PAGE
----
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Would you pitch to Aaron Judge with first base open during a late-inning tie?

Most of the time, you can only laugh when a Joe Fan screams that they could do a better job than their favorite team’s head coach or manager. It’s an irrational stance.

Most of the time. Because there are those moments when a manager does something which leaves everyone watching convinced that, yep, any Joe could do better.

One of those moments occurred Monday night when Angels manager Mike Scioscia had to consider the title question. Tie game. Eighth inning. Man on second. First base open. Aaron Judge up.

Well, would you?

Scioscia said “Sure” and Judge said “Thanks.”

The Yankees would go on to win by the margin provided by Judge’s blast, 5-3.

After spending a few minutes repeating “Why?” to myself, I tried to look at things from Scioscia’s point of view. He must be aware that Judge is hitting baseballs harder and farther than anyone this season. With Mike Trout on the shelf, Judge is the game’s best (healthy) batter right now. Of course, Scioscia is aware. And he intentionally walked Didi Gregorius a few innings earlier — a decision that backfired when Chase Headley followed with a two-out RBI single that scored Judge from second — so it’s not like he is against the practice.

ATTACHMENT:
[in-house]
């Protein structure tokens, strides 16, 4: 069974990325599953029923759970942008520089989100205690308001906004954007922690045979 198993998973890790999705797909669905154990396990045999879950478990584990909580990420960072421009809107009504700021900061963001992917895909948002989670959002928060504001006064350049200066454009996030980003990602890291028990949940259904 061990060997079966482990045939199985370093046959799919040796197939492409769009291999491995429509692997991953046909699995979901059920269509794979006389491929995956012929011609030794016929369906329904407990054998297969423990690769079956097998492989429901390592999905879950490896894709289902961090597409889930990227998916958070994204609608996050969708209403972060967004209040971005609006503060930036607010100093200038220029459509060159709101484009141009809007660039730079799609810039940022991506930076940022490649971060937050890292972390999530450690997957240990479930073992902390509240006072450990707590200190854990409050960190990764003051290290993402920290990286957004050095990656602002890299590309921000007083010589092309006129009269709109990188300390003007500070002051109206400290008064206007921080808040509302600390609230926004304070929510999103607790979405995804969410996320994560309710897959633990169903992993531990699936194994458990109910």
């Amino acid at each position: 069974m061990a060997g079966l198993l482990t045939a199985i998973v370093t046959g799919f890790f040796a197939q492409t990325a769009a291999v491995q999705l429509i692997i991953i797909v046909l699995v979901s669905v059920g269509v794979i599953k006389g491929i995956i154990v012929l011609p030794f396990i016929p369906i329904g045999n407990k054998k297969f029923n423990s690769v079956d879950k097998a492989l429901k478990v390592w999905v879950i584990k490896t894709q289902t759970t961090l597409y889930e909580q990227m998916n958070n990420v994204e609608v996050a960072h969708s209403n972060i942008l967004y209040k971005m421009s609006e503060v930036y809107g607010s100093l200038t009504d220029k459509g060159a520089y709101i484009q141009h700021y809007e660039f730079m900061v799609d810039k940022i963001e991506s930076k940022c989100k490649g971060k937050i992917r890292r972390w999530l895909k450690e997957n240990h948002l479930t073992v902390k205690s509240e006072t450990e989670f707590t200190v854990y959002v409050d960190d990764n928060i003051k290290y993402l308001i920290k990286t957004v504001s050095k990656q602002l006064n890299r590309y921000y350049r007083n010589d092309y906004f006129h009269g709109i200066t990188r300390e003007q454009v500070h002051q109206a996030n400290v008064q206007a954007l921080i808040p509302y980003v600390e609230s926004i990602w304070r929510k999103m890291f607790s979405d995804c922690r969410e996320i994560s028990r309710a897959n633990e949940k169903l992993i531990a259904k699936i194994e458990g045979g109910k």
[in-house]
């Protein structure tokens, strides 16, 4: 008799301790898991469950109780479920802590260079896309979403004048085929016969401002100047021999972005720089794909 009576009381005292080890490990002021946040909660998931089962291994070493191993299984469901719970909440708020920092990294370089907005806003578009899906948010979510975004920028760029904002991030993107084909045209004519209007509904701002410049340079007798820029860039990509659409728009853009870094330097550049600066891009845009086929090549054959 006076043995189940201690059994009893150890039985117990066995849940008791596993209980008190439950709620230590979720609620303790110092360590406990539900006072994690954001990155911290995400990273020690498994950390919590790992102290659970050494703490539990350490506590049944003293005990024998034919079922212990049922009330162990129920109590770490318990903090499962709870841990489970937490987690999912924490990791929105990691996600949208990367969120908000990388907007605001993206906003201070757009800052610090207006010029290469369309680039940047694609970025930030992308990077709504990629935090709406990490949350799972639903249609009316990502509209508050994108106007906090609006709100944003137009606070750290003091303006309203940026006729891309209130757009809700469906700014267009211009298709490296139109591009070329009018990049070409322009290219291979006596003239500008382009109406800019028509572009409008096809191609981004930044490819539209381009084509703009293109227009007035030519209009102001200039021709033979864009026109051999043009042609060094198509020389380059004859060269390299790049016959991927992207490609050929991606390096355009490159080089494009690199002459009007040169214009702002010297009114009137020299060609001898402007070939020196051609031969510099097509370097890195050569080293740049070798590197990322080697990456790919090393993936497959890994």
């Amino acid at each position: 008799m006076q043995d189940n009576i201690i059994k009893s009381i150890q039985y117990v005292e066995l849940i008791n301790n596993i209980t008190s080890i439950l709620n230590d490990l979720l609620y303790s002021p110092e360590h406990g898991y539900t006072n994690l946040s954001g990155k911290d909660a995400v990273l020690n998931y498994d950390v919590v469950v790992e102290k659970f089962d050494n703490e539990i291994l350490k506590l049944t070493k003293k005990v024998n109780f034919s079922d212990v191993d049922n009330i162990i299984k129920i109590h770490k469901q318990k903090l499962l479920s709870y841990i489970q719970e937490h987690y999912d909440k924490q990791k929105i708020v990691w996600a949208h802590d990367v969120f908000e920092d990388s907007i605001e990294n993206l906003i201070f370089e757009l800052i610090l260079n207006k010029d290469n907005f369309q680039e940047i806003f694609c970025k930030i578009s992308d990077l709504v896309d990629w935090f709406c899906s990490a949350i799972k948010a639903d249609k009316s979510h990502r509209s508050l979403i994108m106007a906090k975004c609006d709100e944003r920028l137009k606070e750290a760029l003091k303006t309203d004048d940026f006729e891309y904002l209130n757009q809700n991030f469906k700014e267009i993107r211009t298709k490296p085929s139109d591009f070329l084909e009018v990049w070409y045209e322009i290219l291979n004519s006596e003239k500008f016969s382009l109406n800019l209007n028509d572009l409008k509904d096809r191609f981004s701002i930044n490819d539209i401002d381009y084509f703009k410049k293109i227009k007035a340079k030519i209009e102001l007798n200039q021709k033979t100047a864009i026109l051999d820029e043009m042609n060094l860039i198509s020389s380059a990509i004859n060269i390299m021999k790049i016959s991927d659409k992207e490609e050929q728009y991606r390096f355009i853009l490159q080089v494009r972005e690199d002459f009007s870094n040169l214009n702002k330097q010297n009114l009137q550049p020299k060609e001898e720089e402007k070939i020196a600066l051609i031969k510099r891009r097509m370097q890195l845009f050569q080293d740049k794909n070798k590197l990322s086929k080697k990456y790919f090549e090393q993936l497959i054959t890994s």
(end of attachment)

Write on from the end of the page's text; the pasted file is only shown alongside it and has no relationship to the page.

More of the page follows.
But after Aaron Hicks’ one-out double, you knew something strange was afoot as Scioscia went to his closer, Bud Norris, to face Judge. Why bring in a new pitcher if you’re just going to inten–wait.

They’re gonna pitch to him?!

It seemed like my bewilderment was overblown after the first two pitches from Norris: a couple of cutters that were in the left-handed batter’s box.

Norris’ third pitch, another cutter, was, uh, not located well. Something like that.

Judge AB

Give credit to Judge for actually smashing that pitch — I wouldn’t be writing here and many Angels fans wouldn’t be calling for Scioscia’s job if the mammoth rookie simply popped out. But this was an easily avoidable result.

After the game, Scioscia admitted that the pitch was not in the right location. The fact that it was even in the home plate circle was an oversight, really. However, Scioscia continued his postgame presser with this response when asked if he gave any thought to walking the MVP candidate.

“Yeah, definitely there is, yeah. But I think with a base open and with Bud being able to move the ball and spin it, you hope that you can get him to expand a little bit, and he never really, never got there and left the one pitch over the plate.”

With a base open, we thought we could get him to expand his zone? My brain needs to be rebooted.

By the way, Judge has swung at 24.8 percent of pitches outside the zone this season, a very respectable rate for a slugger who was swinging at more than a third of all such pitches just last year. But given that Scioscia is still a big proponent of the bunt, I know he’s not aware of those numbers.

Walk Judge, take your chances with Matt Holliday. He is having a better-than-expected season, but Judge is having a better-than-everybody-else season. Heck, Holliday even has a higher O-swing percentage (26.0).